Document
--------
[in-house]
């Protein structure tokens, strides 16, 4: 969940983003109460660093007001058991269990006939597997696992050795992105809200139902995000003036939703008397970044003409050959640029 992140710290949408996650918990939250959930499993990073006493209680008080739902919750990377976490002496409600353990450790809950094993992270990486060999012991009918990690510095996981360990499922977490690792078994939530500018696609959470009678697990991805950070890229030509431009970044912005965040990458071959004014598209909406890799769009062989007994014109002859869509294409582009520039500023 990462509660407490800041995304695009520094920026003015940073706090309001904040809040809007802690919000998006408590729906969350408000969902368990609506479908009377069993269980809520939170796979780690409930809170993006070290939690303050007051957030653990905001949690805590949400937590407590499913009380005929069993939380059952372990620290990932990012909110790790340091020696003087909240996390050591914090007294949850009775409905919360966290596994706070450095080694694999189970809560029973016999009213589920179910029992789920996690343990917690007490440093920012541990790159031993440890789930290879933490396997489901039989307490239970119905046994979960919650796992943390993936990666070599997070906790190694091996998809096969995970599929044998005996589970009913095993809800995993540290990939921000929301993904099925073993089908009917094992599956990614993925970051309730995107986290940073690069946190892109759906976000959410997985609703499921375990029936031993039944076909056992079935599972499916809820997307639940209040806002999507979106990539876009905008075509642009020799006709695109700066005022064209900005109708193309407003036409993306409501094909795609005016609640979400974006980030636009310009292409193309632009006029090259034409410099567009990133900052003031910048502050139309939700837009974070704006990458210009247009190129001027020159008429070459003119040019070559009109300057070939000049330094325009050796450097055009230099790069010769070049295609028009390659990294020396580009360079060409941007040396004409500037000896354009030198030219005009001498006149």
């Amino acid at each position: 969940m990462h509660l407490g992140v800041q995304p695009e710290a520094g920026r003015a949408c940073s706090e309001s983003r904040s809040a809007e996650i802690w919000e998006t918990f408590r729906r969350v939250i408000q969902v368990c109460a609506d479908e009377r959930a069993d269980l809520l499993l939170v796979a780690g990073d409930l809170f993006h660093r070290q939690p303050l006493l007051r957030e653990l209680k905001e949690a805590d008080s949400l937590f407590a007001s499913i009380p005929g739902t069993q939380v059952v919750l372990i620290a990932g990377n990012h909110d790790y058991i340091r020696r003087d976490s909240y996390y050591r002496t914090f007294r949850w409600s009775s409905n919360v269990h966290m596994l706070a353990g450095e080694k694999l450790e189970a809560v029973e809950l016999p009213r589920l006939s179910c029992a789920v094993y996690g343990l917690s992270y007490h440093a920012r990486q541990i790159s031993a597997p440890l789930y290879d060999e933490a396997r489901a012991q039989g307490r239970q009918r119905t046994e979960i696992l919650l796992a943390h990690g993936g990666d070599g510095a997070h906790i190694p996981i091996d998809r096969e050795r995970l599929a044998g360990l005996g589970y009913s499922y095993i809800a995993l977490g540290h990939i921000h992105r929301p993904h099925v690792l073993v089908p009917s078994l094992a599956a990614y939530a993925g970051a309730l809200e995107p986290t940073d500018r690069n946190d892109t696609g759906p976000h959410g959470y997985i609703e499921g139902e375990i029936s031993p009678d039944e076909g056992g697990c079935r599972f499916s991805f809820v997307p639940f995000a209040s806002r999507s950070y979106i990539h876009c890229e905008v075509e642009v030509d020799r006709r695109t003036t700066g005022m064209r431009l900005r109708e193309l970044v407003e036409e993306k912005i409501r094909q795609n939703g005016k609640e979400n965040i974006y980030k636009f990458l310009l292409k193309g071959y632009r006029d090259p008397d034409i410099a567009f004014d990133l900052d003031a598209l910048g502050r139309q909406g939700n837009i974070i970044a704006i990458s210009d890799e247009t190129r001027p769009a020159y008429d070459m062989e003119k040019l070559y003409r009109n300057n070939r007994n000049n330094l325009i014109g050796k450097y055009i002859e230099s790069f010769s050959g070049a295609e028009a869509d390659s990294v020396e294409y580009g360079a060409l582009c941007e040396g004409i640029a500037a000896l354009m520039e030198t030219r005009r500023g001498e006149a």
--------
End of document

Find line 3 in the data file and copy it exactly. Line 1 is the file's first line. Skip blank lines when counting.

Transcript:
């Amino acid at each position: 969940m990462h509660l407490g992140v800041q995304p695009e710290a520094g920026r003015a949408c940073s706090e309001s983003r904040s809040a809007e996650i802690w919000e998006t918990f408590r729906r969350v939250i408000q969902v368990c109460a609506d479908e009377r959930a069993d269980l809520l499993l939170v796979a780690g990073d409930l809170f993006h660093r070290q939690p303050l006493l007051r957030e653990l209680k905001e949690a805590d008080s949400l937590f407590a007001s499913i009380p005929g739902t069993q939380v059952v919750l372990i620290a990932g990377n990012h909110d790790y058991i340091r020696r003087d976490s909240y996390y050591r002496t914090f007294r949850w409600s009775s409905n919360v269990h966290m596994l706070a353990g450095e080694k694999l450790e189970a809560v029973e809950l016999p009213r589920l006939s179910c029992a789920v094993y996690g343990l917690s992270y007490h440093a920012r990486q541990i790159s031993a597997p440890l789930y290879d060999e933490a396997r489901a012991q039989g307490r239970q009918r119905t046994e979960i696992l919650l796992a943390h990690g993936g990666d070599g510095a997070h906790i190694p996981i091996d998809r096969e050795r995970l599929a044998g360990l005996g589970y009913s499922y095993i809800a995993l977490g540290h990939i921000h992105r929301p993904h099925v690792l073993v089908p009917s078994l094992a599956a990614y939530a993925g970051a309730l809200e995107p986290t940073d500018r690069n946190d892109t696609g759906p976000h959410g959470y997985i609703e499921g139902e375990i029936s031993p009678d039944e076909g056992g697990c079935r599972f499916s991805f809820v997307p639940f995000a209040s806002r999507s950070y979106i990539h876009c890229e905008v075509e642009v030509d020799r006709r695109t003036t700066g005022m064209r431009l900005r109708e193309l970044v407003e036409e993306k912005i409501r094909q795609n939703g005016k609640e979400n965040i974006y980030k636009f990458l310009l292409k193309g071959y632009r006029d090259p008397d034409i410099a567009f004014d990133l900052d003031a598209l910048g502050r139309q909406g939700n837009i974070i970044a704006i990458s210009d890799e247009t190129r001027p769009a020159y008429d070459m062989e003119k040019l070559y003409r009109n300057n070939r007994n000049n330094l325009i014109g050796k450097y055009i002859e230099s790069f010769s050959g070049a295609e028009a869509d390659s990294v020396e294409y580009g360079a060409l582009c941007e040396g004409i640029a500037a000896l354009m520039e030198t030219r005009r500023g001498e006149a």